Outside linebackers: Justin Houston, Chiefs; Tamba Hali, Chiefs
Just couldn’t pull the trigger on the Browns’ Jabaal Sheard, who missed one game, although he has been excellent. Houston, the NFL’s sack leader, and Hali, who has been extremely well-rounded this season, are the picks.
Inside linebackers: NaVorro Bowman, 49ers; Kiko Alonso, Bills
With apologies to Sean Lee, David Harris, Derrick Johnson, D’Qwell Jackson, Luke Kuechly, Wesley Woodyard and others, we went with Alonso for his amazing coverage skills. And Bowman has been a near-lock pick; he has held the defense together with Patrick Willis banged up.
Cornerbacks: Richard Sherman, Seahawks and Joe Haden, Browns
What a debate. You could make a case for Darrelle Revis, Aqib Talib, Leon Hall, Alterraun Verner, Brent Grimes, Patrick Peterson — any or all of them. But Haden has locked down some impressive receivers (near blankings of Mike Wallace and A.J. Green) and had only nine passes completed for 99 yards on his watch. Sherman has backed up his talk with stunningly good play. U mad bro?
Safeties: Eric Berry, Chiefs; Earl Thomas, Seahawks
We thought about Troy Polamalu, who looks like his old self, but in the end, it goes to Berry, who looks like a different player than in the past, and Thomas, who might be the best safety in the league, even with a few missteps in coverage now and then.
Kick returner: Cordarrelle Patterson, Vikings
There have been two kick-return touchdowns this season, one of them by Patterson — a 105-yard beauty against the Bears at Soldier Field.
Punt returner: Dexter McCluster, Chiefs
His 89-yard score in Week 4 turned the tide when the Chiefs were holding onto a tight 10-7 lead over the Giants late in the third quarter.
Kicker: Stephen Gostkowski, Patriots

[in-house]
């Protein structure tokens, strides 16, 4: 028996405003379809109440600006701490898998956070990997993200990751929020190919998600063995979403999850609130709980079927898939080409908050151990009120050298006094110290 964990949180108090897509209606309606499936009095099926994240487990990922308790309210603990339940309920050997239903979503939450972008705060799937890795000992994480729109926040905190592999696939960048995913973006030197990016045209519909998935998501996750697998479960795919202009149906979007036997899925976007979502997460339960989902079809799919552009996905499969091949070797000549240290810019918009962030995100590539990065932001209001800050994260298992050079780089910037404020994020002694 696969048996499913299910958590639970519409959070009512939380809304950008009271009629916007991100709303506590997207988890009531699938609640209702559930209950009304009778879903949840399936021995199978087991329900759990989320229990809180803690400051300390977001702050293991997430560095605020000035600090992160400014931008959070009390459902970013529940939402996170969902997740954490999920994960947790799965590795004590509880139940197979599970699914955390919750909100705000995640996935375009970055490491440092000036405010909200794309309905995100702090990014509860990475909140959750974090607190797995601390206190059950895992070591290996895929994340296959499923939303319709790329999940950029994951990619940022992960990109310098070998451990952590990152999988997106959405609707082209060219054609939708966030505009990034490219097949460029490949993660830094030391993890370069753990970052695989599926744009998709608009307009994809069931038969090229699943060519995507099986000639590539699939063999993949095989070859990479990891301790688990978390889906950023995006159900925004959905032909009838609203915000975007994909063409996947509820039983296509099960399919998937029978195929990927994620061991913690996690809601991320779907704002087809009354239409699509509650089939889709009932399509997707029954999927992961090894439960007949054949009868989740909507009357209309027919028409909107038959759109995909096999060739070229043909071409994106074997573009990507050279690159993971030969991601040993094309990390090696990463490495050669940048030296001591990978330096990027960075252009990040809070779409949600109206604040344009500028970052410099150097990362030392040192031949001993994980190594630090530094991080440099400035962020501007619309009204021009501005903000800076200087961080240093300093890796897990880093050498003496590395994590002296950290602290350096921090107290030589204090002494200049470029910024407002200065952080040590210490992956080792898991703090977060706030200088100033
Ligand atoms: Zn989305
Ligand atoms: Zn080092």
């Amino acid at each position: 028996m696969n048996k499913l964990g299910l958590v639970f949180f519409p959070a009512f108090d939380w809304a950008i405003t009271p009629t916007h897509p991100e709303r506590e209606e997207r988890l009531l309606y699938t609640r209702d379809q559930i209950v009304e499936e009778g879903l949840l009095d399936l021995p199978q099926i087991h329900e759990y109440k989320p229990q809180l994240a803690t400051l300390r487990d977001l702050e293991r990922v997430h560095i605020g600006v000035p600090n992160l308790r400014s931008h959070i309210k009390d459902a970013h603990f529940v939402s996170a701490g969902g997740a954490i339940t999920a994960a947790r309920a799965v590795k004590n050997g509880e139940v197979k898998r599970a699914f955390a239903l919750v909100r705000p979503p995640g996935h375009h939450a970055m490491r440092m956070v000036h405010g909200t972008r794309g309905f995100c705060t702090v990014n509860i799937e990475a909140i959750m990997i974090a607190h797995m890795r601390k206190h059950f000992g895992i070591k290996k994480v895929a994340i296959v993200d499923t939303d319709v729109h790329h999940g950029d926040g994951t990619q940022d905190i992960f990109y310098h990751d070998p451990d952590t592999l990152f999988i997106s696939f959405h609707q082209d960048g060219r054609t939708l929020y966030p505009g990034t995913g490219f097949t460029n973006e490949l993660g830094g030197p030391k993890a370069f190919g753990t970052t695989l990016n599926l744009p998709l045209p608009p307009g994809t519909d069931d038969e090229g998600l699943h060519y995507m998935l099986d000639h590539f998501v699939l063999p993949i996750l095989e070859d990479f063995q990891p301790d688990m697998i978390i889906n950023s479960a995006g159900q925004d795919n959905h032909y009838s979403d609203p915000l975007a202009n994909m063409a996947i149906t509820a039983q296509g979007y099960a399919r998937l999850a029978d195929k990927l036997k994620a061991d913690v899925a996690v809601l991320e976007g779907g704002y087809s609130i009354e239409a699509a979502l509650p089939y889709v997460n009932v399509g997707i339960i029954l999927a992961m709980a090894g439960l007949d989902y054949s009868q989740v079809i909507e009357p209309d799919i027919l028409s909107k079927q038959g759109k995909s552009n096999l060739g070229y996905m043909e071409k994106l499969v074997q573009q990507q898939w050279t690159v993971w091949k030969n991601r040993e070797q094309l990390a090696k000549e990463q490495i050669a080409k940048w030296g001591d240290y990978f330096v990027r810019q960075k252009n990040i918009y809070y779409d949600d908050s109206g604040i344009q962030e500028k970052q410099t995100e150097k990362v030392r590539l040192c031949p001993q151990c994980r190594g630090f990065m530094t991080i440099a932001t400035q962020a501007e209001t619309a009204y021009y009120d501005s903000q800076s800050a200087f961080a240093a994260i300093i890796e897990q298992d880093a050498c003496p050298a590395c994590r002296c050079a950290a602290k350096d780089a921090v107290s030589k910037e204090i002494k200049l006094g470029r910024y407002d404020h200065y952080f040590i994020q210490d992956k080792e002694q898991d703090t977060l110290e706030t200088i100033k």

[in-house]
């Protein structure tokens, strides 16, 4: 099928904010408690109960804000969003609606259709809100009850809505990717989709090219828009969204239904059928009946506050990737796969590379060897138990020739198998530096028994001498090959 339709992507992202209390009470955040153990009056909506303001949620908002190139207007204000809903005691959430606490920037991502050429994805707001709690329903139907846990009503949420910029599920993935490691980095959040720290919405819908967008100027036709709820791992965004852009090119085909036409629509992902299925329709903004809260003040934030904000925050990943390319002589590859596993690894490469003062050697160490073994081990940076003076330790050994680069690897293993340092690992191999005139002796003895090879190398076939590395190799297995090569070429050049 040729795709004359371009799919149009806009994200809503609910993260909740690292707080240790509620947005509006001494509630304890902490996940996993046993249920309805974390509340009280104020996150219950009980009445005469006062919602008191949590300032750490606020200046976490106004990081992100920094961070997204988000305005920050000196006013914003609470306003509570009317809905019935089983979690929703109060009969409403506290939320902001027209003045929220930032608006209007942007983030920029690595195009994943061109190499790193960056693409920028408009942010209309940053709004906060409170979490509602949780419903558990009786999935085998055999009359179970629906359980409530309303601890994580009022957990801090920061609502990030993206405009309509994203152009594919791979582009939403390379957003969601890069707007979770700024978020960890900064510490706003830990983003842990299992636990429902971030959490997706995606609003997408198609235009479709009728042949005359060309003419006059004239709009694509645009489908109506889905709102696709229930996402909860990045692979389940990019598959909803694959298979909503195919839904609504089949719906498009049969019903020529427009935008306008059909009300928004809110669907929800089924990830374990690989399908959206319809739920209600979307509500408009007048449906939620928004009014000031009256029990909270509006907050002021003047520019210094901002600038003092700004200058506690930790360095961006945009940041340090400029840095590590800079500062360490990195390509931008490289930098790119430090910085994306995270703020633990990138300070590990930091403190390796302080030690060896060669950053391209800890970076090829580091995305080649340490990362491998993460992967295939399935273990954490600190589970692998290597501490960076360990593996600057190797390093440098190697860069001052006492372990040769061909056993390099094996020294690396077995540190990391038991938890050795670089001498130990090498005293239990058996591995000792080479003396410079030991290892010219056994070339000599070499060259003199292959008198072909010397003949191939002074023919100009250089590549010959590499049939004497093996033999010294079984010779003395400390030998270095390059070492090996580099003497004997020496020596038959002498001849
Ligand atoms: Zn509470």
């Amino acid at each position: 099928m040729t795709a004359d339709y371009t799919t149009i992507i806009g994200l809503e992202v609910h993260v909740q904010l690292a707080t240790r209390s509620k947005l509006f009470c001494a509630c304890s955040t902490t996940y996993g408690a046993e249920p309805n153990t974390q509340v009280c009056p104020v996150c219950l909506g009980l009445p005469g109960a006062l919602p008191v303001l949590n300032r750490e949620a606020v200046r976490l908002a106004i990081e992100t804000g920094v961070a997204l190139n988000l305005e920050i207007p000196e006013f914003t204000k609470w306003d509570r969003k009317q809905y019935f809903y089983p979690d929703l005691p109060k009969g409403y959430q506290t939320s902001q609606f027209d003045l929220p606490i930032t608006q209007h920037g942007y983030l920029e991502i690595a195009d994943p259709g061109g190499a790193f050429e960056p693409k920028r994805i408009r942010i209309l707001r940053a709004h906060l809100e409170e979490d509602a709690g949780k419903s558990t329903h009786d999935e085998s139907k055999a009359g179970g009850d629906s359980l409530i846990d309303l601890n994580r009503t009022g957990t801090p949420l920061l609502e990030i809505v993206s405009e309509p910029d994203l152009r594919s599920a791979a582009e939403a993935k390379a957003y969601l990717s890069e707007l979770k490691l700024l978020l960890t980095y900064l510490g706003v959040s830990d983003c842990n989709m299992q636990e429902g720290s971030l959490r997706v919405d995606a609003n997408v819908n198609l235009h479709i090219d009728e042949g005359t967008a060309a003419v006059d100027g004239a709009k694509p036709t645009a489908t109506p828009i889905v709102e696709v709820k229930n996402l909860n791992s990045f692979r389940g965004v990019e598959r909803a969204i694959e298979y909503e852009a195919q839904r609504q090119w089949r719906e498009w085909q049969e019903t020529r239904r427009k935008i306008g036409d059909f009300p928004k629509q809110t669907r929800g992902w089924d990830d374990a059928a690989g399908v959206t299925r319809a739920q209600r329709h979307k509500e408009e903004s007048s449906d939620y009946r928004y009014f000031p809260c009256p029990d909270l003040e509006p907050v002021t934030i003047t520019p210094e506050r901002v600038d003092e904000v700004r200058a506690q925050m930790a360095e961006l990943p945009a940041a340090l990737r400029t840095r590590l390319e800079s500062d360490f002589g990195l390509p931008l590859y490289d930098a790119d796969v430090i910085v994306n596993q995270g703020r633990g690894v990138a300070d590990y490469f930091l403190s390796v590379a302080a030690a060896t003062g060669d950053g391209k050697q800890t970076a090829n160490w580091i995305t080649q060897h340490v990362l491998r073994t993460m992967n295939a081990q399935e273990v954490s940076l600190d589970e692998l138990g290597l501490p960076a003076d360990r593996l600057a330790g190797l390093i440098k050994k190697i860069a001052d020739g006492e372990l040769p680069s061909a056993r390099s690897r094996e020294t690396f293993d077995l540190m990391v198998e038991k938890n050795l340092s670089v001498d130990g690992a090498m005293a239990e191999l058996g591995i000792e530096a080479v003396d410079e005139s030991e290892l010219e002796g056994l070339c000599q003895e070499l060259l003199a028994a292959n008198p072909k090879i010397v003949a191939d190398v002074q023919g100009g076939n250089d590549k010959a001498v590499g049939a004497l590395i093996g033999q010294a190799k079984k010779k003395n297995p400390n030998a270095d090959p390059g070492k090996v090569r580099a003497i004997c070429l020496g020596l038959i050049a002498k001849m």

Where would they be without him? The team has scored 89 points total — 41 by Gostkowski — and all but two of his 22 kickoffs have been touchbacks.
Punter: Johnny Hekker, Rams
His net average of 44.5 yards and total of 21 return yards all season give him the nod here.
Coverage: Jeremy Lane, Seahawks
He has been incredible on kickoff coverage in what is the NFL’s second-best unit in this category.
Go reread the comment from above. It’s a slam dunk thus far.
Defensive player: Sherman
The game-changing interception against the Texans and his blanketing of Anquan Boldin in Week 2 were as good of corner play as you’ll see in this league.
Coach: Sean Payton, Saints
If you want to argue for Andy Reid, Marc Trestman, Mike Munchak, Joe Philbin, Pete Carroll, Bill Belichick or Chuck Pagano, you’d be justified. But one look at the Saints with Payton this season and without in 2012 tells you everything you need to know. His hire of Rob Ryan, roundly questioned at the time, has been an inspired one thus far.
Offensive rookie: EJ Manuel, Bills
Quarterback bias? Perhaps. And his numbers (74-of-130 passing, 856 yards, five touchdowns) are good but not earth-shattering. But he has looked poised and capable of much more down the line.
Defensive rookie: Alonso
Four interceptions, most among linebackers. Eight passes defended, tied for the most. One sack, one forced fumble, one fumble recovery. And for the Bills, much-needed hope at a glaringly bad position before.
Comeback player: Philip Rivers, San Diego Chargers